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How Recently Divorced Men Reinvigorate Their Style

In short: With unbuttoned shirts, band tees and lots of jewelry

After 30 years, my parents are finally going through with that divorce they’ve been talking about since I was eight-years-old. For the first time in decades, my father is now figuring out what it means to be his own person without relying upon drugs, alcohol and an overly-forgiving wife to decide for him. In aesthetic terms, this has translated to wearing jewelry suited for a warlock, growing a beard and acquiring the hippest pair of glasses his Massachusetts welfare vision insurance allowed. He, like many other men, is in the midst of a post-separation personal style renaissance. 

“I think it’s probably very common to want to stand out and wear more elaborate clothing after a divorce,” says Dave Schilling, a TV writer who divorced in 2018 after three years of marriage. “Lots of men, myself included, tend to shrink a bit in the midst of a monogamous, committed relationship. My ex-wife was even occasionally critical of my sartorial choices, so divorce was freeing.” 

Still, according to Schilling, it took some time to figure out exactly how that freedom should manifest. “When you’re in your 30s, divorced and a father, it’s harder to convince someone to be a part of your life and take on your substantial burdens,” he says. “I spent thousands of dollars on labels, trying to show outward signs of success and opulence, presumably to make myself seem like a worthwhile mate.” 

Eventually, that kind of spending became unsustainable, but more importantly, it didn’t make him happy. “I was buying things based solely on the brand identity rather than it fitting my particular aesthetic, stuff that might not even drape well on my body. I was just consuming for the sake of consuming. Once I finally got my life together and could start dressing again, I gravitated toward clothes that gratified me and felt natural to wear. Now, I love bright colors, neo-preppy styles and well-made tailoring. Suits make me feel mature, and I think project a certain consideration for appearance that most men my age have given up on.”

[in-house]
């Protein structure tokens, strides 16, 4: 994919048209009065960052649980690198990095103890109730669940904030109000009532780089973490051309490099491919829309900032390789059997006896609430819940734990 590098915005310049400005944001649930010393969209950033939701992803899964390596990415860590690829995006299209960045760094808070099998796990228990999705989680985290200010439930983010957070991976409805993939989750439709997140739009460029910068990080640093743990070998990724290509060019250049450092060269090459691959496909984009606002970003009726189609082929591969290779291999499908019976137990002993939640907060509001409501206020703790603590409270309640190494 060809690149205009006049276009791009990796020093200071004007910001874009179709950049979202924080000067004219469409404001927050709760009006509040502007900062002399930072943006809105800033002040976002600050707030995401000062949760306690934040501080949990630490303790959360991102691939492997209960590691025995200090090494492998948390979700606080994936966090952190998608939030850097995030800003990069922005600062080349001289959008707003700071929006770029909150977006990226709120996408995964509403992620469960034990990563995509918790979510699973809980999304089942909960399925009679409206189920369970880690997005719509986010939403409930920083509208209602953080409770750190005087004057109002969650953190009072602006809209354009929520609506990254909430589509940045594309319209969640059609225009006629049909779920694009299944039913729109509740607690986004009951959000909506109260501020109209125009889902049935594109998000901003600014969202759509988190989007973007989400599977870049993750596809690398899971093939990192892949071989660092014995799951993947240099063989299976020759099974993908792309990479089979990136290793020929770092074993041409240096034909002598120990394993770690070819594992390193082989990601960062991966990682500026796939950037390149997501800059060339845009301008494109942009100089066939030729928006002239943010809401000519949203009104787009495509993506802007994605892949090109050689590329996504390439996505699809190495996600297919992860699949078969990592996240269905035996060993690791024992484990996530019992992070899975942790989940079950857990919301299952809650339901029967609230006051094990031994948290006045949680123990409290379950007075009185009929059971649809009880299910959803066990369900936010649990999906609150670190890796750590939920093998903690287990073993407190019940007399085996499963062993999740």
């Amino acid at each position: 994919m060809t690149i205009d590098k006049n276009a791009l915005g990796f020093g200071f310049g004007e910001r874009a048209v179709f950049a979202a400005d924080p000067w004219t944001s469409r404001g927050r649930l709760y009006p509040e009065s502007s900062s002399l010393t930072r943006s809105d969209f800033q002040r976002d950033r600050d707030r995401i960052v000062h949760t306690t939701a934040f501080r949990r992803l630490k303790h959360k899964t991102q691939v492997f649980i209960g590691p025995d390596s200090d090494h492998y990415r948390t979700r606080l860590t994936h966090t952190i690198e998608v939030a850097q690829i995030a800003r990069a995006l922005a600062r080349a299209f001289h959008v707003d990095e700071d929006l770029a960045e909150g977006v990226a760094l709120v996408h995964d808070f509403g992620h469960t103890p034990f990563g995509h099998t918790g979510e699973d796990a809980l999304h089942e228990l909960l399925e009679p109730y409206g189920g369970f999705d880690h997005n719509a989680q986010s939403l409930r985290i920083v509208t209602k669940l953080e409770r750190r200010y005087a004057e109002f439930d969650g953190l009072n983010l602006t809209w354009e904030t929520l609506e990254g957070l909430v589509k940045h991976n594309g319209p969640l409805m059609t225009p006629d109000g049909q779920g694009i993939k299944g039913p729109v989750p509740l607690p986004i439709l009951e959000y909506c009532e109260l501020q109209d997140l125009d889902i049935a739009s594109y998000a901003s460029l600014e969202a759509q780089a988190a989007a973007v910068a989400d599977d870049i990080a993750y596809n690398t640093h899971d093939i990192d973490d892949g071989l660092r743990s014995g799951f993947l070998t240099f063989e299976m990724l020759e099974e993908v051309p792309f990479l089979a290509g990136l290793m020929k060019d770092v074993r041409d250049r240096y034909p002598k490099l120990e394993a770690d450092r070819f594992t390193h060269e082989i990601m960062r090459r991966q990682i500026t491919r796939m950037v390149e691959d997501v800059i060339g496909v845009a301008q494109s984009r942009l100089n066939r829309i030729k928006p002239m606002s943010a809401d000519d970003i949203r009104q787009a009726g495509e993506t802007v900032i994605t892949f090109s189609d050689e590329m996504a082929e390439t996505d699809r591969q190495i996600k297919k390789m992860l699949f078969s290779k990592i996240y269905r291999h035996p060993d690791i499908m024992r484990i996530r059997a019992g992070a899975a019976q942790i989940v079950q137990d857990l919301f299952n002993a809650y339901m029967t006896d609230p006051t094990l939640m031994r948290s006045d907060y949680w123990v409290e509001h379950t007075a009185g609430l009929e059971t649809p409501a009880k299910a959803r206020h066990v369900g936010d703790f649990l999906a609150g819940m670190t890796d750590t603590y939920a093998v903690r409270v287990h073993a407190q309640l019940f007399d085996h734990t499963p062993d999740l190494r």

Like my father, Schilling has also begun wearing jewelry, though in the far more subdued form of a simple silver ring. “I always thought jewelry was garish and obnoxious, but something about passing through such an emotionally and financially painful period of life makes you want to be a little garish and a tad sleazy.”

Perhaps for that reason, jewelry seems to be a common stylistic choice among divorced guys. “I started adorning myself with skull iconography jewelry that I haven’t looked at since middle school,” says Thomas, 33, who just split from his wife in February after seven years. “I also started wearing band T-shirts and shorts. I’m a hardcore kid again.” 

On Twitter, divorced men (and some of their kids) offered me their anecdotes about their fashion transformations. For a lot of them, their post-divorce style is largely dictated by the types of clothing they might not have been “allowed” to wear while married — long hair, shaved heads, tracksuits, T-shirts they’ve had since they were 20 and button-up shirts with a few extra buttons left undone were popular choices. For some, divorce presented the opportunity to try out the fun aesthetics they’d never worn before, like turquoise jewelry, or for bodily transformations in the form of weight loss or muscle-building. 

As Arthur, 33, tells me, divorce allowed him to experiment more with less stereotypically masculine clothing. “Post-divorce, I realized how much of my personality, vis a vis more varied gender expression especially, I was subduing. I figured with the clean slate of being unexpectedly single in my early 30s I might as well go for it, so like, wearing more short shorts, crop tops, kerchiefs and brighter colors as opposed to my more common married uniform of button-downs.”

In the case of my father, who is nearly 60, his post-divorce fashion choices are really a way of working out his identity. Someone asked me how I feel about his unusual adornments, saying they might feel weird about it themselves. While I think his serpent jewelry is pretty cool, I’m just proud of him, above all else. After years of abusing his body and not caring about his appearance, it’s nice to see him care about himself at all. I asked him why exactly he chose the wizard-y necklace and ring he now wears, and he avoided my question. Instead, he told me he got it at some funky store in Boston. “I got you something, too!” he replied. 

I’m hoping it’s a matching serpent ring. 

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